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Day One passes for OF Ankiel
JUPITER, Fla. -- Rick Ankiel began his new life in baseball, likely a long climb back as an outfielder, on Thursday.
The former St. Louis Cardinals phenom played designated hitter in an intersquad game, a day after walking away from a once-promising pitching career. And almost walking away from game totally.
"Yeah, totally," Ankiel said. "You sit at home and you think about it and you try to make the right choice. Obviously, for me it's making a choice where I'm going to be happy."
Ankiel, 25, told manager Tony La Russa earlier this week, "I'm done." The counter-offer from La Russa and general manager Walt Jocketty was that Ankiel consider trying the outfield and take a day off to think about it.
"I was as frustrated as could be," Ankiel said. "I wasn't sure if I still wanted to be a part of the game or not."
On Thursday, the day the decision was announced, Ankiel said it was as if a dark cloud above his head had vanished. He came to the spring training complex on Friday feeling refreshed and invigorated for his new challenge.
"You sleep better, that's for sure," Ankiel said. "I wake up happy to come here."
There's no time to lose for Ankiel, 25, and the Cardinals put him right to work in an intersquad game thrown together after the team was unsuccessful lining up a "B" game with another team. He immediately produced with a single off farmhand Brad Thompson in his first at-bat, and added a broken-bat groundout.
Those two plate appearances matched his total from last September with the Cardinals when he was 0-for-1 with a walk.
Ankiel was always considered a very good hitter for a pitcher, with a .207 career average and two homers, a double, a triple and nine RBIs in 87 at-bats. He impressed as a designated hitter for the Cardinals' rookie league team in Johnson City, Tenn., in 2001 when he hit 10 home runs.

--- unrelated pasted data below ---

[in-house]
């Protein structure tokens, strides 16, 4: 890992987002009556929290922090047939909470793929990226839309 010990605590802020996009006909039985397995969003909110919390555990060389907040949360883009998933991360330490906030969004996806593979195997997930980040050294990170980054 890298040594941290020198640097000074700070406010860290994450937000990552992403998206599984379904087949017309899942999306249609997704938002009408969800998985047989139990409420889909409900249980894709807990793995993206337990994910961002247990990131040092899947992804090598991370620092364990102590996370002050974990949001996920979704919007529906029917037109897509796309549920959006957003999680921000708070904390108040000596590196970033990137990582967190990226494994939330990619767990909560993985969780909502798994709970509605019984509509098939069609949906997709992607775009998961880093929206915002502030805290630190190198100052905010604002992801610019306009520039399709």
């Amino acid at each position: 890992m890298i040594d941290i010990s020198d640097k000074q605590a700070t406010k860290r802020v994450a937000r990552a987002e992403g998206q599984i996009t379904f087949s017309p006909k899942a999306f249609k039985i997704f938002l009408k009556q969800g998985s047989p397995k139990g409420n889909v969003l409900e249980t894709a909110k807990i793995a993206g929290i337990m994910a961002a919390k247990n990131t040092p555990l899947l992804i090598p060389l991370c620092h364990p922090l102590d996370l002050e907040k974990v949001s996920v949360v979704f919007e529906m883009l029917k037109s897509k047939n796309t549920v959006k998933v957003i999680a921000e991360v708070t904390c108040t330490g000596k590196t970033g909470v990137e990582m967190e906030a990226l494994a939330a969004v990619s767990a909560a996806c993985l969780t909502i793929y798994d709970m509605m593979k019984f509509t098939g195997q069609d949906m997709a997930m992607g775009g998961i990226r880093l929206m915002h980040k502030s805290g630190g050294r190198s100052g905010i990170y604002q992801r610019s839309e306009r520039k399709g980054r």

"Those 10 homers are pretty impressive," La Russa said. "He did that without a lot of batting practice. He really has a nice stroke."
La Russa believes Ankiel will have an easier time getting up to speed as an outfielder. He played left field, right field and first base in high school.
"He's way behind, but he's talented so talent makes up for a lot," La Russa said. "I'm not too worried about his outfield play, it'll come.
"I think he'll get there quick to where he's not a liability."
To his credit, Ankiel didn't just kill time when he was in the field shagging flies before games.
"I think that helps out," he said. "I tended to power shag before."
The Cardinals are unsure at which minor league level Ankiel will start his new career. He'll have to be outrighted because he's out of options, but such a move should be eased because he's finished pitching.
Ankiel has spent his entire career in the Cardinals' organization after being drafted in the second round in 1997. He said he's prepared if another team claims him, but reiterated that he doesn't plan to take the mound.
On Wednesday, Jocketty said if anybody claimed Ankiel as a pitcher that team would be making a "costly mistake."